Team Uses Navy 'Sniffer,' Finds VC Ammo
By PFC Phil Jackson
CU CHI - The reconnaissance platoon of the 2d Battalion 27th Infantry Wolfhounds and its Vietnamese Province Force counterpart invaded a Viet Cong base camp recently, gathering more than 100 enemy mortar rounds, along with other ammunition and equipment from Charlie's stockpile.
The cache was located 12 miles southwest of the division's Cu Chi base camp.
FOUND IN THE cache were 47 82mm mortar rounds, 72 60mm mortar rounds, 75 B-40 rocket rounds, 20 booby trap grenades, 20 Chicom hand grenades and 2100 rounds of AK ammunition. Also picked up by the combined forces were 72 cans of both regular and variable time mortar fuses, 20 B-40 rocket boosters, one 40-pound giant claymore mine and four sampans.
A Centaur gunship team working south of the Sugar Mill reported a large bunker complex and indications of recent activity on the western bank of the Oriental River. The combined reconnaissance team moved out of its home base at Duc Hue District headquarters to meet the Navy at Ap Hoa.
A blocking force was set up by the 134th Regional Force Company, while the 604th RF Company and the combined reconnaissance element moved down the Oriental to their landing point.
The two company-size elements swept inland along parallel routes searching for the enemy. The reconnaissance team came upon the bunker complex which appeared to be base camp size, with sleeping positions and a mess area.
Using a metal-sensing device borrowed from the Navy, the allied force began to probe the area for weapons. A few of the B-40 rocket rounds along with some of the mortars were found in the bunkers. Then Sergeant First Class Theotas Tucker of Muskegon Heights, Mich., and his "magic stick" went to work.
PLATOON LEADER First Lieutenant Philip Dean of Rochester, N.Y., was checking out a canal for weapons when he called for Tucker. "He was working his way up to where we were when he picked up readings on his 'metal sniffer,'" said Dean.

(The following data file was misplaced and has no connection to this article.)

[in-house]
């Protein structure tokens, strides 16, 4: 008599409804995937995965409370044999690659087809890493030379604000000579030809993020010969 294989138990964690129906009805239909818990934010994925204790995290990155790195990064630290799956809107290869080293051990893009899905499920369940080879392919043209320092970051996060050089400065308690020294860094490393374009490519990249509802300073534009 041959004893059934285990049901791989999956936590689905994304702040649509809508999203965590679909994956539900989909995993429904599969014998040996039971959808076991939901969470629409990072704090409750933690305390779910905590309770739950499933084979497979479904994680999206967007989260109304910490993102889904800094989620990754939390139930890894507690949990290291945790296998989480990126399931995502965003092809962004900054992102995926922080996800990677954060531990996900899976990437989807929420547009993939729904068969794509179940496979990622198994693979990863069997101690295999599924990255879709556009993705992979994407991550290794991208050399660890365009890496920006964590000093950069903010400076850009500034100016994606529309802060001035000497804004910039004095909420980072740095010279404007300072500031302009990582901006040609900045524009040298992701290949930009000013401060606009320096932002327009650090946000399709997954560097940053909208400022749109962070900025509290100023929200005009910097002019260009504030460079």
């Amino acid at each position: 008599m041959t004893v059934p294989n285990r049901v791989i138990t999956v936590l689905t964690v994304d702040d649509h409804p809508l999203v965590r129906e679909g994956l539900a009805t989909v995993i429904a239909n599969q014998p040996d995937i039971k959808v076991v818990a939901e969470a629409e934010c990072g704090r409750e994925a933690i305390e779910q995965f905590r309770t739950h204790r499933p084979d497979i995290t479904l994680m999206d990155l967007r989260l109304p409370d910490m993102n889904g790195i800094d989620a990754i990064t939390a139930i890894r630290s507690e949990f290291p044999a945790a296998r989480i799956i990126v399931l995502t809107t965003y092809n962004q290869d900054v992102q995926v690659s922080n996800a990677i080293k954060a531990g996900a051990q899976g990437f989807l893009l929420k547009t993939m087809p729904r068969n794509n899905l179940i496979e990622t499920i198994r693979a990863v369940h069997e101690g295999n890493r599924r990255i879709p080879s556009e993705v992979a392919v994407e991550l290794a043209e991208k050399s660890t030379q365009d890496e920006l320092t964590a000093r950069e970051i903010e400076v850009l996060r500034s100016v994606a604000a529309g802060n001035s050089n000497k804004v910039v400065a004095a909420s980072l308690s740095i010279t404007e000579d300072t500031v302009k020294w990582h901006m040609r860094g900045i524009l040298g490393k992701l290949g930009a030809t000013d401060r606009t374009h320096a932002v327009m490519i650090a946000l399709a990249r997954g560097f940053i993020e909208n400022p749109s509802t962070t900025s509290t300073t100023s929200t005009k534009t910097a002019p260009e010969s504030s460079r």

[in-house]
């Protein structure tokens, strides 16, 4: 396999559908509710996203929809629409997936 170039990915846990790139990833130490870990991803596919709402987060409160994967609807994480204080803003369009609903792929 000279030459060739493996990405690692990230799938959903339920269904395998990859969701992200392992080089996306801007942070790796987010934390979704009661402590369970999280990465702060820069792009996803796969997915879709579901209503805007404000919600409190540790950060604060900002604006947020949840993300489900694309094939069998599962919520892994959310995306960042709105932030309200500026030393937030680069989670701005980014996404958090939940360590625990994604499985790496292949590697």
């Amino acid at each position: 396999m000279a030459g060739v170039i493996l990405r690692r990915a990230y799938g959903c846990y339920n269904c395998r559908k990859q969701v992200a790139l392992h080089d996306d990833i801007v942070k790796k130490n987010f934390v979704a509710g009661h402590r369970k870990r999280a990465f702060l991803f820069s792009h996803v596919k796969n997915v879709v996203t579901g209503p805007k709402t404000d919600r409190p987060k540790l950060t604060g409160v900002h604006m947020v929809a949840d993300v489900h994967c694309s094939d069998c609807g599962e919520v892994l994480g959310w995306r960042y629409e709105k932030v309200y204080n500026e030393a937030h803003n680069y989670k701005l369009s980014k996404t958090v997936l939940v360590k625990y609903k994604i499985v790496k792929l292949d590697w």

"I covered an area about nine square feet," says Tucker. "That was the spot where we discovered the major portion of our cache."
"With so much trail activity in the area, the many bunkers and this ammunition supply, it looks as if Charlie was preparing for a long stay until we found him," said Specialist 4 Elliott Paige of San Antonio, Tex.
|FISHY-LOOKING CATCH - Vietnamese soldiers remove some of the material they captured during a combined reconnaissance sweep by Popular Forces troops and the Reconnaissance Platoon of the 2d Battalion, 27th Infantry Wolfhounds 12 miles southwest of Cu Chi. Part of the materiel was found in two sampans floating near the banks of the Oriental River. (PHOTO BY PFC PHIL JACKSON)|
Brews Up Night Kit For New Style Laager
By 1LT J.T. Richards
CU CHI - Darkness falls onto an afternoon of heavy fighting as an infantry company prepares a night defensive position two miles from its support base.
A tired soldier finally relaxes a moment, licks his dry lips and wishes he hadn't finished off the last of his water a couple of hours earlier. Nearby, another infantryman, dirt caked on his sweat-soaked fatigues, peers out across the rice paddies thinking he is so hungry even "C" rations would taste good right now.
A SQUAD LEADER passes from man to man. In the back of his mind he's wishing for a few extra claymore mines and trip flares to put between his men and the enemy.
A short distance away a platoon sergeant is telling his platoon leader that there's a shortage of ammunition. The platoon leader checks his watch. It's getting late. Short on ammo, more protective cover needed and no place to get them. These are his thoughts as he prepares to get his men into position for the night.
The company commander understands the importance of remaining in the location. However, he also realizes that without immediate resupply his company is in danger should the enemy strike during the night.
THE DIFFICULTIES that each of the infantrymen face range from individual discomforts to a situation that endangers the entire company.
In the past, an infantry company that found it necessary to stay in contact through the night would be resupplied only as the need arose. Often this would require six or seven resupply sorties, consuming precious time.
A more practical solution to the problem was sought by 2d Brigade Logisticians. Experience in the field showed that a number of vital resupply items packaged and stored for immediate use and carried in a single load would be more effective than a number of different sorties. Necessary items would be packed in one load called a night defensive kit and lifted in by chinook.